The launch of the rocket GSLV-Mk IIID is instrumental for ISRO as it will be used for the ambitious Gaganyaan

The Indian Space Research Organisation(ISRO) on Wednesday put into orbit India’s latest communication satellite amid concerns over Cyclone Gaja spoiling the launch. GSAT-29, a 3,423 kg advanced communications satellite, is also the heaviest ISRO has put into orbit. The launch of the rocket GSLV-MK-III-D2 is instrumental for ISRO as it will be used for the ambitious Chandrayaan II and the manned space mission Gaganyaan. GSLV-Mk III is capable of launching 4-ton satellites, pushing India into the big boys’ space club.

Here’s what makes GSLV-Mk III the ‘Bahubali’ of Indian rockets:

First Orbital Test Launch

ISRO successfully conducted the orbital test launch of GSLV-MK-III-D2 by placing the GSAT-19 satellite in a geosynchronous transfer orbit on 5 June 2017. The first operational mission of this vehicle is going to be the January 2019 Chandrayaan II mission. The rocket took 15 years to make.


GSLV-Mk III is designed to carry 4-ton satellites into geosynchronous transfer orbit or 10-ton satellites into low earth orbit. This is about twice the capability of GSLV-MK-II.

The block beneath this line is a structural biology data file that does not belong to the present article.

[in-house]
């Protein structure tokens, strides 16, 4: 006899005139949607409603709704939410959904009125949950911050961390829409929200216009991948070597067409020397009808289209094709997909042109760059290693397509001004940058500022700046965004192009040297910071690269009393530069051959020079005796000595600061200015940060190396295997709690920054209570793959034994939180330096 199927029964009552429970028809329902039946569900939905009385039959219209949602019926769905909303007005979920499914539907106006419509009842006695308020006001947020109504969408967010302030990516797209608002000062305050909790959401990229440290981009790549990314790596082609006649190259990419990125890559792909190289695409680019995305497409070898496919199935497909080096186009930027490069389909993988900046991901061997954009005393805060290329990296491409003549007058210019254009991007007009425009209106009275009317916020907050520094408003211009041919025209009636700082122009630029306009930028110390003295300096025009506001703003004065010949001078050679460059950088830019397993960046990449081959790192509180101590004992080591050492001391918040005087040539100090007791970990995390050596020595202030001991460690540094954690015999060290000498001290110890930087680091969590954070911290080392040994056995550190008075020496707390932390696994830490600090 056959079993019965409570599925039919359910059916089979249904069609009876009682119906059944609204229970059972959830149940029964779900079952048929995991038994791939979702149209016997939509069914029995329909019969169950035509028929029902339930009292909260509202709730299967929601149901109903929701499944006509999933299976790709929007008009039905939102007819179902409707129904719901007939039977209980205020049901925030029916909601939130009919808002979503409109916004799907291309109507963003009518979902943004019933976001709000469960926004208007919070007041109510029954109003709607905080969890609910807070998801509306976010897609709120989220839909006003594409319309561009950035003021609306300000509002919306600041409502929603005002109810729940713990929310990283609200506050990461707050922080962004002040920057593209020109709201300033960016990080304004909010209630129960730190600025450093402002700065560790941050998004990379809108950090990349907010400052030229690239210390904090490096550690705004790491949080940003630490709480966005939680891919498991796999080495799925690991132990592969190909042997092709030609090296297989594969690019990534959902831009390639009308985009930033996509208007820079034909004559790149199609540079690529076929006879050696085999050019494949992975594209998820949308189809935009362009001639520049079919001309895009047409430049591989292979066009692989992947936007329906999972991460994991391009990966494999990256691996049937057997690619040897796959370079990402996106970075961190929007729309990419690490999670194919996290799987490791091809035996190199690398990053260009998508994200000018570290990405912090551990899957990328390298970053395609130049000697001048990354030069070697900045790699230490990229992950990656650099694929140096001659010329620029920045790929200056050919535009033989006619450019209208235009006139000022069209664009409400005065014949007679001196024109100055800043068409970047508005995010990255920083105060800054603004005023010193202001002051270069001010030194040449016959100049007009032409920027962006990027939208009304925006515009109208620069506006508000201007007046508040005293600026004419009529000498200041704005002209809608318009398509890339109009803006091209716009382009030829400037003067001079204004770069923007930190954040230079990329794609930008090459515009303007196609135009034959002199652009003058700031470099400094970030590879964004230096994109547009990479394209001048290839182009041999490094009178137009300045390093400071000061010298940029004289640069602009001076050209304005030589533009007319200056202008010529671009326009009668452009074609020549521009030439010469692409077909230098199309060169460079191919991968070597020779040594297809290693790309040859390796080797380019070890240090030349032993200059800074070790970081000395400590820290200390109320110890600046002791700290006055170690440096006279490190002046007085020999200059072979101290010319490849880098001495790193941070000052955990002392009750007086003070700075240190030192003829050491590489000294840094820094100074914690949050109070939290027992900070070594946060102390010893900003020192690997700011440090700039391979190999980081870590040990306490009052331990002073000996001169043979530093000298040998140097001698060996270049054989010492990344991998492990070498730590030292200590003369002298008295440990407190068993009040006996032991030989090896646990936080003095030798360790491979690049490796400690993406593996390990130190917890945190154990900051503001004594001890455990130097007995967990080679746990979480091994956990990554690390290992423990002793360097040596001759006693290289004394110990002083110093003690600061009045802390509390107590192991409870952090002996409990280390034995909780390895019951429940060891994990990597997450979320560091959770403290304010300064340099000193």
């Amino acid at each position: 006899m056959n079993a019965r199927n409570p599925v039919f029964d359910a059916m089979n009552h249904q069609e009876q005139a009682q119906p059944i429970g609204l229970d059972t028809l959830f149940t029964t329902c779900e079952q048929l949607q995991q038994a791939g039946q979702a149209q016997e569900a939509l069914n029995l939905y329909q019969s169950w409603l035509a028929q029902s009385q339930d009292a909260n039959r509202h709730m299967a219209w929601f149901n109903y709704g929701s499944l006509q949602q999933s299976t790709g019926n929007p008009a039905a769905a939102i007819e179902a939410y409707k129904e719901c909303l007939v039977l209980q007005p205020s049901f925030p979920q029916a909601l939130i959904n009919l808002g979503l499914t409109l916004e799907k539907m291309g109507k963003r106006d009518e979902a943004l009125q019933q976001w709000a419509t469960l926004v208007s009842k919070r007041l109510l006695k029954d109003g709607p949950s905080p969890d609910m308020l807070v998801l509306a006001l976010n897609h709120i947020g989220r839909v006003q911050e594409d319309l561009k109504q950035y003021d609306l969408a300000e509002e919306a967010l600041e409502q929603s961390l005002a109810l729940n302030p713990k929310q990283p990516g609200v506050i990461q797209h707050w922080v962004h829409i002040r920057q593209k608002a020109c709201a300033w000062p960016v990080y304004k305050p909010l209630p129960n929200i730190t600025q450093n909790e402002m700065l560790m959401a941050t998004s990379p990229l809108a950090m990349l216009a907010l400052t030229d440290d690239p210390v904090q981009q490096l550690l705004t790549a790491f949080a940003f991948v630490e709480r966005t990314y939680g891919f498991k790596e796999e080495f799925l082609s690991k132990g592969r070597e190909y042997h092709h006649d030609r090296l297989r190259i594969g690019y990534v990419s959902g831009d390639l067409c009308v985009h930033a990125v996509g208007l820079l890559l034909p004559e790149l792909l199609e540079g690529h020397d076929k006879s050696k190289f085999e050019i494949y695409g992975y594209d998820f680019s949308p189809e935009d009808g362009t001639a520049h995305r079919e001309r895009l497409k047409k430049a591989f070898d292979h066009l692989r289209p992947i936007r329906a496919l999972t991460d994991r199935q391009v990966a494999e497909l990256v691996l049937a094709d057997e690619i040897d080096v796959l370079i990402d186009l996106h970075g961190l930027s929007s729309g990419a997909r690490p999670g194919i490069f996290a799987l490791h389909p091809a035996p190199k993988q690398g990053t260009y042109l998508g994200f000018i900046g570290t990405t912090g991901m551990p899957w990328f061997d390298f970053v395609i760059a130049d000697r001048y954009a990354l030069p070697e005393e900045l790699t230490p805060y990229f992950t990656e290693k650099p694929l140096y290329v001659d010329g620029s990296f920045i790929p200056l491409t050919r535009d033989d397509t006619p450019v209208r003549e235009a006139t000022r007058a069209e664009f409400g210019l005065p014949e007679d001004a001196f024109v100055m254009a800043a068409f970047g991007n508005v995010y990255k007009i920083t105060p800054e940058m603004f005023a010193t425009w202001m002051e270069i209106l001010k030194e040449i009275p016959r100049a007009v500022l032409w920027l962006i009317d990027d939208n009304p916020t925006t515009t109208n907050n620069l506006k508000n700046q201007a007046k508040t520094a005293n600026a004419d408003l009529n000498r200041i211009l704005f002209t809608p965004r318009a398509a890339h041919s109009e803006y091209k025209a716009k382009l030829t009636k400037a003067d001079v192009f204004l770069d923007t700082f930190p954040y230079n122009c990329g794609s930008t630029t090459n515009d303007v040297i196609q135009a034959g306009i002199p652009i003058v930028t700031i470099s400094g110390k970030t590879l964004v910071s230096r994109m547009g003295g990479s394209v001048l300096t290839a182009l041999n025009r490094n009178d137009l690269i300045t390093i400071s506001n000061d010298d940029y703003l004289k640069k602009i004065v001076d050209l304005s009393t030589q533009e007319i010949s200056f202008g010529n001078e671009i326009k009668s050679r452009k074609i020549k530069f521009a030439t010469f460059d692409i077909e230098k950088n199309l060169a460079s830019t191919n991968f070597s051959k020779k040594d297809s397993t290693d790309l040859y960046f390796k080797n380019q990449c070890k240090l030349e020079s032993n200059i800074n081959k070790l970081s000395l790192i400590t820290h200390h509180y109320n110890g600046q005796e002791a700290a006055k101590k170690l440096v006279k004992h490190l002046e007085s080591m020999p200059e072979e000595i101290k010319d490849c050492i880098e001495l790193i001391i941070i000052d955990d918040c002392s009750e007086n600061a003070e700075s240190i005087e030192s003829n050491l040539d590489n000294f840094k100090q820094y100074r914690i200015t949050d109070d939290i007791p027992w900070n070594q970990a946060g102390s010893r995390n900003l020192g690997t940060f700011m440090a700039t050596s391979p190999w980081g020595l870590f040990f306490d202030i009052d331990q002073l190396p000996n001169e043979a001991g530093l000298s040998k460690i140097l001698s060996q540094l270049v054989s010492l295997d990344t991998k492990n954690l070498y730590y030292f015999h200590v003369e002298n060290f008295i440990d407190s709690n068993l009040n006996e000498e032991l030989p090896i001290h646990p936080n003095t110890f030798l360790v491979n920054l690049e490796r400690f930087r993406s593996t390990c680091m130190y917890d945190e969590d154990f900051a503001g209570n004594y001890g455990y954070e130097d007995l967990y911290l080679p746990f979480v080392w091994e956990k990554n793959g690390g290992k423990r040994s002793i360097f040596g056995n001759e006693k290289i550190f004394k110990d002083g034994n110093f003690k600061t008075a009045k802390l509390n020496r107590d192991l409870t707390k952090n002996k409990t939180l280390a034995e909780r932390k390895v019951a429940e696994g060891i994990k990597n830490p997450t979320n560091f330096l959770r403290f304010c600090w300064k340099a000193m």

Three-Stage Launch Vehicle

It is a three-stage launch vehicle with two solid strapons, a liquid core stage and a cryogenic upper stage. Compared to the solid and liquid stages, the C25 cryogenic stage is more efficient as well as complex.


GSLV-MK III is 43 meters tall and even though it is the heaviest among India’s operational launch vehicles, it is also the shortest. GSLV-Mk III weighs 641 tons, which is equal to the weight of five fully loaded passenger planes.

Cost Per Launch

Each launch of GSLV-Mk III costs upwards of Rs 300 crores to the space organisation.